12 of 13 people found the following review helpful
Restoring Paranoia to Its Proper Place,
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This review is from: The Real Men In Black: Evidence, Famous Cases, and True Stories of These Mysterious Men and their Connection to UFO Phenomena (Paperback)
Since the 1997 film Men in Black, the MIB have largely, in the public consciousness, been seen as being as the movie portrays them--secretive cosmic cops, for want of a better term. However, those who have an interest in both UFO lore and paranormal history know them to be quite something else. They have appeared throughout paranormal history as sinister, confusing, and intimidating. Redfern's book, while far from definitive, brings back the paranoia about the Men in Black, restoring them to their proper place.
The book is divided into two parts: Cases and Theories. The paranoid among us will have the most fun with the first section, which gives a good overview of some well-known cases as well as updating the lore to bring more recent cases (even into this century) to light. While it's true that the reader can sometimes (not always) deduce plausible, less conspiracy/paranormal-minded explanations for some of these (in particular a case in London in Chapter 10, which Redfern spends quite a bit of time discussing), they all prove fascinating.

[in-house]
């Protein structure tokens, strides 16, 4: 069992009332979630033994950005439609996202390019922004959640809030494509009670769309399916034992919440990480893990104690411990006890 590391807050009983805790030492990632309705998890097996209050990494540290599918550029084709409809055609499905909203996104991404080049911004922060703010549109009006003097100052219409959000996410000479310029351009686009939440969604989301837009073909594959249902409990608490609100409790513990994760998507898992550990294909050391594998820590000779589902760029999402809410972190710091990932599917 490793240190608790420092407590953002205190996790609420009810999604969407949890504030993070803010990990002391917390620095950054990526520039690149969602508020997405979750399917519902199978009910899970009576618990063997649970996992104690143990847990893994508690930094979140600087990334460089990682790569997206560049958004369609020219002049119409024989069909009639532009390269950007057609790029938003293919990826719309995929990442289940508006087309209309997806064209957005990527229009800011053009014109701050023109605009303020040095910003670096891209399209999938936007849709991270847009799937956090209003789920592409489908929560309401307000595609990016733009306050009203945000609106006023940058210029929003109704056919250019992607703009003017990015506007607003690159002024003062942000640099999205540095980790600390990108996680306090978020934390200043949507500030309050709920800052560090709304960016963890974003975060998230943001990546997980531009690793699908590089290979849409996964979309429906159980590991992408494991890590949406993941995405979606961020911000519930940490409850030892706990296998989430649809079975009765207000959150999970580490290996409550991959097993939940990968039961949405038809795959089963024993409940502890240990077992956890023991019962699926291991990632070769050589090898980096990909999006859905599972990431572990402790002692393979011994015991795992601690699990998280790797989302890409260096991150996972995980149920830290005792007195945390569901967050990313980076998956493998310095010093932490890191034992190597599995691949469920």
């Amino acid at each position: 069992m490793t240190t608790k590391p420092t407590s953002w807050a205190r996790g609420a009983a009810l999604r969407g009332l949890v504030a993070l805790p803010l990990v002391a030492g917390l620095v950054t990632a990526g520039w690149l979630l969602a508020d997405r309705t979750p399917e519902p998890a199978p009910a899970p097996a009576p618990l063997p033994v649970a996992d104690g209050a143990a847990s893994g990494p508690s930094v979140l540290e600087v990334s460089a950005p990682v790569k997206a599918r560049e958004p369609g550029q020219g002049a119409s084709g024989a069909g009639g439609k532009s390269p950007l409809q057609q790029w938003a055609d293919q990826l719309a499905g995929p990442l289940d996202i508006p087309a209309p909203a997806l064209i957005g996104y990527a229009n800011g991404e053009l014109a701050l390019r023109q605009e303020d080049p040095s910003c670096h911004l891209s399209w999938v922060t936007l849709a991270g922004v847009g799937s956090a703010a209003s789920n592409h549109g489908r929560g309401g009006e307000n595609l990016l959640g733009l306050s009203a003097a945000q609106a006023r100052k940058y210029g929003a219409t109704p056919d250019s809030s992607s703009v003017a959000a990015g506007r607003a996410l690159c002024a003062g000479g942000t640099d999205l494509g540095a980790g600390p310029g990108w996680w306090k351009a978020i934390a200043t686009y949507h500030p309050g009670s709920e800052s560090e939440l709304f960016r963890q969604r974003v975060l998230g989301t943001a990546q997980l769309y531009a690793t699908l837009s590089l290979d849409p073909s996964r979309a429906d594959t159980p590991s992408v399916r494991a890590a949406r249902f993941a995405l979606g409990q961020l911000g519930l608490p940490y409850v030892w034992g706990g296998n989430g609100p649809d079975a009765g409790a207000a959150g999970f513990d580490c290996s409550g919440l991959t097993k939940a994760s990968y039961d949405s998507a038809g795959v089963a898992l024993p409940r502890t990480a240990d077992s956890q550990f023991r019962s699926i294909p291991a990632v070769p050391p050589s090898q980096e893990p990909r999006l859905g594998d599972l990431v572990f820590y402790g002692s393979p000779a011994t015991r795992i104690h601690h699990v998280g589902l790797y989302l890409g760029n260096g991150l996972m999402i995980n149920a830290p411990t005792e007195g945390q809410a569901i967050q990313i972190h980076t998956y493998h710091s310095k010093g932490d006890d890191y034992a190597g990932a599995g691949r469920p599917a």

Theories, on the other hand, is where much of the value of the book lies. Most books or articles on the MIB take one theory for their existence (or lack thereof) and run with it. Redfern, to his credit, supplies us with many of the available theories, making certain to state that all or none of them could be responsible for the phenomenon.
In addition, the extensive bibliography he includes will help the true armchair researcher to delve more deeply into these mysteries, should he or she desire.
One problem with books on Fortean phenomena has always been that the more formal academics tend to write books that are largely pedantic, and offer little to draw the neophyte in. On the other side of the spectrum, the more sensational writers pepper their text with exclamation points, italics, and questions that remain unconsidered in the rest of the text. Redfern's book balances the two--the research is solid, and while he sometimes veers towards the sensational, he reigns it in quite well. Redfern's writing here is largely informal, and reminds one of chatting with a friend who happens to have deep knowledge of a subject.
Great paranoid fun with a solid dose of critical thought. Recommended.